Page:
buzz interview with
GEORGE LEONTARIS OF
Their single, “This Jagged Alibi” (hear clips at theescapeengine.net), not only melts your face off, but captures their edge, and artistic vision. It’s primal, a great song for when you’re pissed off, but there’s more to it. It’s a tune that mirrored what was going on in their lives at that point. “When we wrote it, we knew we were putting out a record with Fidelity. We were mentally stressed over the fact that we were pressured to write more music.” The single not only let them vent out their pressures but also their devotion to their band. “It was going to be our chance to really reveal to our family and friends what this band meant to us. It’s rushed, chaotic, and full of emotion,” said George. Live, The Escape Engine are awesome, but no strippers or explosions. So could they possibly put on an entertaining show? George provided some insight. “People seem to respond to our live show very well. And once again, I’ll go back to the honesty thing ’cause that’s all it is. We want to show them how we feel. We played this basement show in New Brunswick, NJ and Dom opened up a washing
machine, stuck his head all the way in it, and just started singing one of the songs in it. Some kid came up to me after the show and said, ‘Dude, why did your singer stick his head in the washing machine?’ I was like, ‘I’m not sure, man, it’s just what he felt like doin’.’ He was like, ‘Sick!.’” Singing in washing machines might be odd, but these guys don’t need Dr. Melfi. “That’s how we express ourselves when we play. That 35-40 minutes a night, is all we have, to let it out. It’s therapy and it’s real,” George confessed. On their website you can join “Mafia Melodic,” which is a cult of their fans much like the Kiss Army. “It’s about being positive, and using music as a weapon. It’s about maintaining a relationship with our fans, on a more personal level. It’s a temporary escape from the negativity in life [war, drugs, etc.],” George explains. A fall tour is in the works and it’s your chance to break away from the mundane with The Escape Engine. (theescapeengine.net)
the escape engine HONESTY IS THE BEST POLICY by Jay Amabile Not all rock stars really give a frog’s fat ass whether they have the cool studded belt or the $600 sunglasses. Some truly do it for the love of music and the chance to express their emotions through their talents. After my interview with George Leontaris from The Escape Engine, it’s apparent that he’s definitely not your typical rock star. He’s a well-read computer geek, a former engineering student who had a job in the city, and gave it all up for the love of music. (Hey WB, can we say fall line-up?) From waxing poetic about Delacroix (a French artist), his favorite novels, and movies like The Shawshank Redemption, it’s obvious that there’s a lot going on upstairs. A Jersey boy from divorced parents, he ended up in Paramus, NJ, where he met lead singer Dom Lettera in high school. The Escape Engine’s debut album is available now, entitled Celebrity Role Model. The theme of the record is that emulating superstars is futile. I questioned George about the hypocrisy in creating an album with a theme like CRM. Didn’t they look up to rockers when they were coming up the ranks? Do they want young people to shy away from having idols of their own? George rebutted, “Are you kidding? We are post ’80s, ’90s kids. It was a time for rock stars, and it was the discovery of music for me. Slash, Axl, Brett Michaels, Gene Simmons, Ozzy. But the theme of the record is that ‘you’ make ‘you’ important. It’s about teaching young people that the media turns things around, to make us feel like we need to look like this person in order to be beautiful. It’s important to look up to someone for inspiration but to think for themselves, and not let anyone tell them who they need to be.” Emo, punk, hardcore—whatever. From my ear, it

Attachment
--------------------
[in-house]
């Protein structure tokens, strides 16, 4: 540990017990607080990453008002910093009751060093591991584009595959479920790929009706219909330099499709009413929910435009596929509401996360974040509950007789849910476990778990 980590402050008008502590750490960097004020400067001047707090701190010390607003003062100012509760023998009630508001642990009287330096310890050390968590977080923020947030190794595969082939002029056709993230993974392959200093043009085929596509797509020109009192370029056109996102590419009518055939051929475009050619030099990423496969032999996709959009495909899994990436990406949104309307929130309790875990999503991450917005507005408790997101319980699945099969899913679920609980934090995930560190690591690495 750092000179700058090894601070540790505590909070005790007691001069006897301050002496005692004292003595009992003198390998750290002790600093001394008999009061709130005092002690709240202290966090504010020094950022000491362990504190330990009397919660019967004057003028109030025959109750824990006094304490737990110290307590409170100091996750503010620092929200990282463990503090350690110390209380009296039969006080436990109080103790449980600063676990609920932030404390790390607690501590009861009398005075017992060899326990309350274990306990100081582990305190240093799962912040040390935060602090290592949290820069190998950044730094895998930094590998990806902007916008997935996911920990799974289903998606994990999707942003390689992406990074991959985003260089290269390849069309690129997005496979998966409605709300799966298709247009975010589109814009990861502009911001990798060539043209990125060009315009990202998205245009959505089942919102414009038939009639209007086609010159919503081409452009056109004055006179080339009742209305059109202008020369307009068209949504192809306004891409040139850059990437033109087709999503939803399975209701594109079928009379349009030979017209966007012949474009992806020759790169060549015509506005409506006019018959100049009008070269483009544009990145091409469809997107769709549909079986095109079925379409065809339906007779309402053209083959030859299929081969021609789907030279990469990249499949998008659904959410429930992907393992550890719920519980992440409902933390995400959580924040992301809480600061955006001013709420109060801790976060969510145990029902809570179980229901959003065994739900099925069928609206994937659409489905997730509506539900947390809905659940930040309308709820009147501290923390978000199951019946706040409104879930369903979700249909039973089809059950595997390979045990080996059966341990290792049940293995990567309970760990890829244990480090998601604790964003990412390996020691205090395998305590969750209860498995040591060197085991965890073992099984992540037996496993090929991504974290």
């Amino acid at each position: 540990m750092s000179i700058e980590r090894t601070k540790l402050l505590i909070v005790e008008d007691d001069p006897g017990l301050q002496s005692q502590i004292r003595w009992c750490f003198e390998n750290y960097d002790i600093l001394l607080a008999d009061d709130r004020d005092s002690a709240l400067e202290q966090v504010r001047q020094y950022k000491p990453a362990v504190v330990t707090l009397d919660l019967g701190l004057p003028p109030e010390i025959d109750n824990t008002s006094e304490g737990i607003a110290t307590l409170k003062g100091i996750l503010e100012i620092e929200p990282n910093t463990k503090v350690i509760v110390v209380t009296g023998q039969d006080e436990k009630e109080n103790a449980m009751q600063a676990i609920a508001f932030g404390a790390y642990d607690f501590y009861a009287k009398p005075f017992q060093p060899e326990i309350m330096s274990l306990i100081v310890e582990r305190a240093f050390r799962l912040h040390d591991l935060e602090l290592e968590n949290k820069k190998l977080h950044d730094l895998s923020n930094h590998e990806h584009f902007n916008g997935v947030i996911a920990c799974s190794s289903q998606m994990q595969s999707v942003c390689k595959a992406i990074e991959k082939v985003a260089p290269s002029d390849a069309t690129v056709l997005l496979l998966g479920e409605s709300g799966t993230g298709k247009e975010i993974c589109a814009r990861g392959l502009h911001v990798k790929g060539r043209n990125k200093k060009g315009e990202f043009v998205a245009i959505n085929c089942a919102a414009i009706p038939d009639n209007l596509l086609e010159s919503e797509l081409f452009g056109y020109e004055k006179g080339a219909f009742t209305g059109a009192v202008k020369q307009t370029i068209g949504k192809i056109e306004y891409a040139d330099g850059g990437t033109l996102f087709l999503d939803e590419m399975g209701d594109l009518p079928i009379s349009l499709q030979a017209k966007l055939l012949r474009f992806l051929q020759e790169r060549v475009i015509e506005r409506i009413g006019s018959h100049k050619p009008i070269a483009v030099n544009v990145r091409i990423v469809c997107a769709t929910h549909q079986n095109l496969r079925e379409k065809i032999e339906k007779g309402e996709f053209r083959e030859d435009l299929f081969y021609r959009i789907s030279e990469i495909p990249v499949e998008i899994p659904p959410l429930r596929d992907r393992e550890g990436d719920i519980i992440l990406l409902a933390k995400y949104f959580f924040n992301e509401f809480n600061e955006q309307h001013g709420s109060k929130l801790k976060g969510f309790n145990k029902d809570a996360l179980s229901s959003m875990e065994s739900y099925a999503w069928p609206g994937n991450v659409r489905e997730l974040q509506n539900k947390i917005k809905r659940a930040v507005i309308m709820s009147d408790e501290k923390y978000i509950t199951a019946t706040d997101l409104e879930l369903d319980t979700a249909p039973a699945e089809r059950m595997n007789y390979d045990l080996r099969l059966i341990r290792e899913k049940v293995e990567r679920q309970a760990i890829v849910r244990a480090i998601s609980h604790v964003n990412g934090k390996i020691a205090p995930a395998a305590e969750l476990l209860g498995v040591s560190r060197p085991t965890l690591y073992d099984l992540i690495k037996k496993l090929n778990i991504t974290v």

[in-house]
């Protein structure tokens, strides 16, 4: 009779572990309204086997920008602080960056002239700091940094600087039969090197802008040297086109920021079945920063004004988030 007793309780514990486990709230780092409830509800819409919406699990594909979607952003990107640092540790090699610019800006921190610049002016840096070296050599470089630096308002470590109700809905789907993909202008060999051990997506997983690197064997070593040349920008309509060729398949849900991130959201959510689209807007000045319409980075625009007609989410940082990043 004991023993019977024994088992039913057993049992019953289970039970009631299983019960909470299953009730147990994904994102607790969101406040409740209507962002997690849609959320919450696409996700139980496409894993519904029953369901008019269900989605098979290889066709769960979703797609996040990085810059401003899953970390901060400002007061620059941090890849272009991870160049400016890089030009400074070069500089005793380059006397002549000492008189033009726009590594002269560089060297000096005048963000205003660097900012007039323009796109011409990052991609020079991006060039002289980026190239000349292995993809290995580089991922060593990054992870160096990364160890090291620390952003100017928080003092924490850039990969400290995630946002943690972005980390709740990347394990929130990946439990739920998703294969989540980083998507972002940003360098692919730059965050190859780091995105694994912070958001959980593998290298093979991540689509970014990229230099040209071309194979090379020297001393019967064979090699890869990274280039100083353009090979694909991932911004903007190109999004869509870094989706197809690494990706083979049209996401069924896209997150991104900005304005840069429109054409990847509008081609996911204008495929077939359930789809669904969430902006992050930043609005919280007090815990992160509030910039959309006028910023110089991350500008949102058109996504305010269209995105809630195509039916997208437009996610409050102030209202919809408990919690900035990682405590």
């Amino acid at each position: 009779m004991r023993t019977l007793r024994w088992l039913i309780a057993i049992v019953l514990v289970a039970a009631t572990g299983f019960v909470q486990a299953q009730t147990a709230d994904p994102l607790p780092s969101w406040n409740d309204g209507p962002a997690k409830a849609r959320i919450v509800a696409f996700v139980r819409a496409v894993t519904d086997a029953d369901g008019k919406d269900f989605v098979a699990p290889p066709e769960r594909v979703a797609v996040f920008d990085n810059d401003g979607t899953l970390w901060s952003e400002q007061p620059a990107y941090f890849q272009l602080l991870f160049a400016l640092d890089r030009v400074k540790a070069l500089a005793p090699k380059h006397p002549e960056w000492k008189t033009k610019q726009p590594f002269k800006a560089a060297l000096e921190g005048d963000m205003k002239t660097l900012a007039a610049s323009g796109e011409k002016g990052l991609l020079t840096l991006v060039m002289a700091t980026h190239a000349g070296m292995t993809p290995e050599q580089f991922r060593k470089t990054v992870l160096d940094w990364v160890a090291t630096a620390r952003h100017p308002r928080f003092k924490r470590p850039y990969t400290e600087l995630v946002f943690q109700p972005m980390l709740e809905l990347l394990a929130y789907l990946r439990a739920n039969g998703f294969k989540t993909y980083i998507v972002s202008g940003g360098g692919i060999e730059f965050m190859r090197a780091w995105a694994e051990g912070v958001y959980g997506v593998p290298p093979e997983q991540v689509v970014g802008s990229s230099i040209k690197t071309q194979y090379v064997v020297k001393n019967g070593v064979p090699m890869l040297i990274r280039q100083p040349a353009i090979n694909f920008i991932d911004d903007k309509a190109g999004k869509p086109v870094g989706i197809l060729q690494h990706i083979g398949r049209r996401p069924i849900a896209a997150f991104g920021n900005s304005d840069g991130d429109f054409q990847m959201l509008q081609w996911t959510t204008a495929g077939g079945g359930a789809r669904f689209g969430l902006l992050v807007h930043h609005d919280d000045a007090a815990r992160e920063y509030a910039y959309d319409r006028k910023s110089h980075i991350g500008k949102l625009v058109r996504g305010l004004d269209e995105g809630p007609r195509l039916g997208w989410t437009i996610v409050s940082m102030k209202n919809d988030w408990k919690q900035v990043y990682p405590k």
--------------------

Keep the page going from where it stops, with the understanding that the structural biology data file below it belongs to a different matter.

sounds like a bunch of kids complaining and The Escape Engine shouldn’t be botched together with them. “A lot of us are older, and our genre caters to a very young audience. It’s a difficult task trying to relate to these kids right off the bat. We knew we had to really prove ourselves to them,” George explains. And prove themselves they did, because EE pride themselves on being a positive, honest band, not a clone. They’ve accomplished what many bands lust for and they did it all through an independent label (Fidelity) and a limited cash flow. “Money isn’t the issue with this band,” says George. The fact that nothing was ever handed to EE on a silver platter “makes the level of appreciation so much greater,” according to George. George breathes a refreshing air of humility. When we talked about their first video for “This Jagged Alibi” airing on MTV2, he was wide-eyed, “Everyone freaked out. I couldn’t believe it. I felt so accomplished. I remember saying, ‘I can’t believe I’m on MTV.’” (The video is well-crafted by Darren Doane whose bio includes Blink-182, and Thursday.) He realizes that it can go to your head easily but he plans to stay focused on “the most important things, our friendship, our family, our friends, and our fans.” Just when they could start appreciating the fruits of their labor, they had to adjust to a new drummer, Chris Osborne. For EE, picking a drummer wasn’t even about showing off the “skillz.” They were looking at what type of person they are, and how they’d work with the band. “We knew he could play the beats. We spent more time, talking to him, and tried to see him as a person, understanding his personality,” George states. Rounding out the group is classically trained female bassist, Amanda Kilmek, and rhythm guitarist, Mike Carroll.
www.theaquarian.com ARTS WEEKLY SEPTEMBER 1, 2004 45
The Escape Engine Review by Jay Amabile originally published in The Aquarian, East Coast Rocker